How to store leftover wines wisely? Can you take wine in and out of the fridge? What happens if I store my wines at room temperature? Decanter experts have given answers to the most commonly asked questions about wine storage and drinking windows.
The life of leftovers
Question: I understand that wine ages better and more slowly in a magnum than in a smaller-sized bottle, but does leftover wine deteriorate more quickly in a magnum than in a 750ml bottle? Renate Crossley, London
Steven Spurrier, Decanter consultant editor, replies: In short, yes. Wine ages more slowly in magnums – and even more slowly in double magnums (four bottles), jeroboams (six bottles) and imperials (eight bottles) due to the proportionately smaller amount of air in the bottle once filled and corked that causes ageing through oxidation. Inversely, if you are left with one quarter of an undecanted magnum, the wine will age faster than one quarter of a 750ml bottle due to the larger proportionate volume of air – and this even faster than if there was one quarter of wine left in a half bottle. For this reason, I have a few empty half bottles to hand and pour my (rarely) leftover contents into these and cork them up, so that whatever is left will be good for a few more days.
From the November 2014 issue of Decanter
Putting wine in the fridge
John McGlynn, from Edinburgh, asks: On occasion, I put a bottle of wine (including sparking and fortifieds) in the fridge with the intention of drinking it, leaving it there for up to a month or more before changing my mind and putting it back in my cellar. Would these temperature changes have an adverse effect on the wine, given that you always read about consistent storing temperature being vital?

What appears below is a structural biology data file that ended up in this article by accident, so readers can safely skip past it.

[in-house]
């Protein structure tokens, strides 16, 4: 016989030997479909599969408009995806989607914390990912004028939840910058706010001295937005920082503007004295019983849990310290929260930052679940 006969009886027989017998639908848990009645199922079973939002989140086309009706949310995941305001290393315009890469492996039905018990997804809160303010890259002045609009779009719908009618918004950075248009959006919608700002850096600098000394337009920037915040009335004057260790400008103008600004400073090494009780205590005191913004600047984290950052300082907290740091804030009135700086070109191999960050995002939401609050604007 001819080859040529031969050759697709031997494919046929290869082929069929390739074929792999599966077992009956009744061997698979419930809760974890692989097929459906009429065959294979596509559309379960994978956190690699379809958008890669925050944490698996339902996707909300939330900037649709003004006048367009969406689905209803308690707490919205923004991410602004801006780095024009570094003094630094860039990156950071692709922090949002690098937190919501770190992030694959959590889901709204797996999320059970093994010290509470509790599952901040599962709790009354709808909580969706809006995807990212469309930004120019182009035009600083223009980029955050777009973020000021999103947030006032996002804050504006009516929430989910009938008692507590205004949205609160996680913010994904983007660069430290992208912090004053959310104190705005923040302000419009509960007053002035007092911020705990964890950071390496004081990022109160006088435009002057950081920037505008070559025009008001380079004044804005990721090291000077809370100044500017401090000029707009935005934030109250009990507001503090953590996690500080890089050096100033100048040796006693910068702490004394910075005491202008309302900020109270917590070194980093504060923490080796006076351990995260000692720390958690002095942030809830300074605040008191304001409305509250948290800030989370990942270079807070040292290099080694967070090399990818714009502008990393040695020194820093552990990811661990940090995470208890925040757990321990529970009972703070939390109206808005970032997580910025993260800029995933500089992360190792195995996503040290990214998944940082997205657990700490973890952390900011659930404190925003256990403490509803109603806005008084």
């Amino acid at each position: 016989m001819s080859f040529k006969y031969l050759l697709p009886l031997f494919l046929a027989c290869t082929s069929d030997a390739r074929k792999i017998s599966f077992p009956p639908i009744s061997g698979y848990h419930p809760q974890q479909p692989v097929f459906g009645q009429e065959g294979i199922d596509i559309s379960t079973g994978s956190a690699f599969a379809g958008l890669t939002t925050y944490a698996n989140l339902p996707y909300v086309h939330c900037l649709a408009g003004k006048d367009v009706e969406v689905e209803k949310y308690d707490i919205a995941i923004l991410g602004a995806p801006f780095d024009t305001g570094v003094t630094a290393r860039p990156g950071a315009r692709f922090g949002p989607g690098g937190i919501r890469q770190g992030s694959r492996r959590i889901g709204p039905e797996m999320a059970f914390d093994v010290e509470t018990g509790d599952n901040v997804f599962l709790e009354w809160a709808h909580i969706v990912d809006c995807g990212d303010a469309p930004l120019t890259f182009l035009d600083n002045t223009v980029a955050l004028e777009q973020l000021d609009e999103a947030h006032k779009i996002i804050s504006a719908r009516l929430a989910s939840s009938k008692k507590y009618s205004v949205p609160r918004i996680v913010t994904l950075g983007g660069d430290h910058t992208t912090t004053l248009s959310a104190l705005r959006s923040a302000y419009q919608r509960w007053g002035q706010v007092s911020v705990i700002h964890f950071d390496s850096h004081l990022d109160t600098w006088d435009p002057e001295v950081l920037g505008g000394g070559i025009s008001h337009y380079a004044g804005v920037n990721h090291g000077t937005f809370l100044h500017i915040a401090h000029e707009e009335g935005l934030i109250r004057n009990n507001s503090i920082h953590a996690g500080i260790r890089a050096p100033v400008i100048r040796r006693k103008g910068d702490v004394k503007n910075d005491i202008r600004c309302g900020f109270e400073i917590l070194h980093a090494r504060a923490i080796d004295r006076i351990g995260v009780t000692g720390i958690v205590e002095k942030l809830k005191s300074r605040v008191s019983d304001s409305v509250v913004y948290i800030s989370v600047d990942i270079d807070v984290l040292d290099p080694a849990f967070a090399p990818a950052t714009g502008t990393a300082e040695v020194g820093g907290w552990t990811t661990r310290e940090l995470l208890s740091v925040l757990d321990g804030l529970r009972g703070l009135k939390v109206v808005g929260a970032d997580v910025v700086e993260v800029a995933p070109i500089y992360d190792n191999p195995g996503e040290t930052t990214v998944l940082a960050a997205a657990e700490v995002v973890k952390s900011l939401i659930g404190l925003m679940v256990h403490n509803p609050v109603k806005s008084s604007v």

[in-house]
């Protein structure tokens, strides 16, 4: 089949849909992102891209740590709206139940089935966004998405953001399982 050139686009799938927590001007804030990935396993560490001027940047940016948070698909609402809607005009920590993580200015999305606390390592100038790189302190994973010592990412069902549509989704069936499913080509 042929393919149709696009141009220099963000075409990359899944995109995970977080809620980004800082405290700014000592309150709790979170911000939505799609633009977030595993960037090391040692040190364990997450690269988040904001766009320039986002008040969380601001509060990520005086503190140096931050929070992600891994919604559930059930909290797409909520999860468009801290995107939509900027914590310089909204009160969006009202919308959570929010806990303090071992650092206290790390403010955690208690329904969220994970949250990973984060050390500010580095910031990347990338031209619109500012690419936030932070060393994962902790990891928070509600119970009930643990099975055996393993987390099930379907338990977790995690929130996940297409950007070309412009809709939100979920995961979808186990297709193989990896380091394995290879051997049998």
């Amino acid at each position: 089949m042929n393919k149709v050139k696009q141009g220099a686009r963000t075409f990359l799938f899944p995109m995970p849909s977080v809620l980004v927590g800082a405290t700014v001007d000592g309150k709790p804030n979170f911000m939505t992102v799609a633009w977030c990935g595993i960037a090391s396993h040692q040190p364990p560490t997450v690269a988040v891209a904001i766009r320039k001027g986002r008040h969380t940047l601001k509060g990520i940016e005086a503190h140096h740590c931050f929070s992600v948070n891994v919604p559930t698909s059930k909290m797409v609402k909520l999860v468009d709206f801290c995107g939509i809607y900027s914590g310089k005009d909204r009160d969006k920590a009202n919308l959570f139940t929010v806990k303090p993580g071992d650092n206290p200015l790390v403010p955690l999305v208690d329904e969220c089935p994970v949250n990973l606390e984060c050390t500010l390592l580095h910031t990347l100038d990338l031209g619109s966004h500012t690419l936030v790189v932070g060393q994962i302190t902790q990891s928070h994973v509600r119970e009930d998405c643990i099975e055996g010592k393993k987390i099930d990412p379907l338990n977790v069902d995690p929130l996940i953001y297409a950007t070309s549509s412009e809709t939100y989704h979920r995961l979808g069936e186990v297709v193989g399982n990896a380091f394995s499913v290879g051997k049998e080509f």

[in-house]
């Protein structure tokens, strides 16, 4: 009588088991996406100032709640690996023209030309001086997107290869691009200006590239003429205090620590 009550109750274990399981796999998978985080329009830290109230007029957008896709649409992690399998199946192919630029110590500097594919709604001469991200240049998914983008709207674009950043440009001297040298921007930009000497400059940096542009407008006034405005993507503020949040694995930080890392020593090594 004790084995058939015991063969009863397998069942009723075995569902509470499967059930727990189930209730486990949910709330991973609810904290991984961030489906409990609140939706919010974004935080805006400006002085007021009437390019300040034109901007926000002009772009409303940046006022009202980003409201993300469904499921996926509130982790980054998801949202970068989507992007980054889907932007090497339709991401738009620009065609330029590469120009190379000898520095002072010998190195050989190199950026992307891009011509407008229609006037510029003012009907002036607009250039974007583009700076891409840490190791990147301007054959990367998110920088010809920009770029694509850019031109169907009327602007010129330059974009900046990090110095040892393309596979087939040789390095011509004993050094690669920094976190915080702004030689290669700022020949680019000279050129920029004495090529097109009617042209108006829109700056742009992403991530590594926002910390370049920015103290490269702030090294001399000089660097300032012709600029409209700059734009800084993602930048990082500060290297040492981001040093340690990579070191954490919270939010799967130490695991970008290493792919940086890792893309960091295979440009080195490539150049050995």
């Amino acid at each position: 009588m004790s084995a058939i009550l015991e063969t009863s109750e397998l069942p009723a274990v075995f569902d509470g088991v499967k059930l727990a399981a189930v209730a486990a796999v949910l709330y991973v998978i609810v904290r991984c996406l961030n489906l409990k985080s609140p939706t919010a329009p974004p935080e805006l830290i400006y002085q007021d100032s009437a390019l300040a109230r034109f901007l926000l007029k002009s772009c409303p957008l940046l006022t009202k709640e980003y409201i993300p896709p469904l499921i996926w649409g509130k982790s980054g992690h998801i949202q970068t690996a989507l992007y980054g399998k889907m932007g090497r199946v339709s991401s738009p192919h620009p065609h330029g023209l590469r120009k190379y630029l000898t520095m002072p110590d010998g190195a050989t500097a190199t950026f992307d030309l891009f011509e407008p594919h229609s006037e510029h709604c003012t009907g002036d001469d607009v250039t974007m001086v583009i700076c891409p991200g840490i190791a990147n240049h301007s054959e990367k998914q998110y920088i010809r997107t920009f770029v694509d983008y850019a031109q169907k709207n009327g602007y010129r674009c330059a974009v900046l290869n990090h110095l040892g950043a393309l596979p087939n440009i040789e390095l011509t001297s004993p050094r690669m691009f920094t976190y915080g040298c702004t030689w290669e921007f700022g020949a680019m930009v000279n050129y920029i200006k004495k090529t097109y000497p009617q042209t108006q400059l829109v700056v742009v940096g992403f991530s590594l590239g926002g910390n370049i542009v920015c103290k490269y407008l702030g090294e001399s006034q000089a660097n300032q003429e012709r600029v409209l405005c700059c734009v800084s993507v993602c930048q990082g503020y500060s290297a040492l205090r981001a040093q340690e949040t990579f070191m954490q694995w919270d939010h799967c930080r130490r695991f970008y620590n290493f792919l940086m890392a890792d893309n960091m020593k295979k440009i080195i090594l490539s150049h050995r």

Paolo Basso, for Decanter, replies: Like any food product, exposure to cold will slow or stop the ripening process. If you do this only once to a young and robust wine, it will generally resume its ageing process without consequence after a period in the fridge, but a more mature wine, which is less resistant to shock, may suffer some disruption to its ageing process. Wine is like us: in youth, we will recover more easily after an accident; when we are older, recovery will be more difficult. Of course, it is better not to have the accident in the first place.
Paolo Basso was named Best Sommelier in the World in 2013.
Storage and drinking windows
Question: During the hot weather this summer, my wine suffered from being stored under the stairs at home where the temperature reached 24ºC. It made me wonder what storage temperature wine reviewers have in mind when they specify a drinking window. Would this be an ideal cellar temperature, or an ambient room temperature of, say, 18°C to 22ºC? Graeme Ewins, Bristol
Christelle Guilbert, Decanter tasting director, replies: All drinking windows assume ideal storage conditions, under which the chemical process of ageing is carefully controlled. At higher temperatures, wine will age faster and not necessarily in the desired way as the process becomes more volatile. The wine will also be more prone to oxidation. This problem tends to be exacerbated if the storage temperature fluctuates widely, which may provoke what we call cooked wine or heat damage. When a bottle is exposed to high temperatures, the liquid expands and it may push the cork out or the wine may leak around the cork. My advice is to store your most precious bottles professionally. For other bottles, open them earlier than the recommended drinking window and decant them to open up the wine.
By the way—at what temperature should I serve wine?
At the Decanter Fine Wine Encounter in November 2014, Louis Roederer’s chef de cave and executive vice-president, Jean-Baptiste Lécaillon, told guests that they should ‘put Champagne in the fridge 48 hours before drinking it,’ if possible.
Commonly speaking, sparkling wines should be served at 9C, white wine at 12C, rose at 11C and red wine at 17C.
Translated by Sylvia Wu / 吴嘉溦
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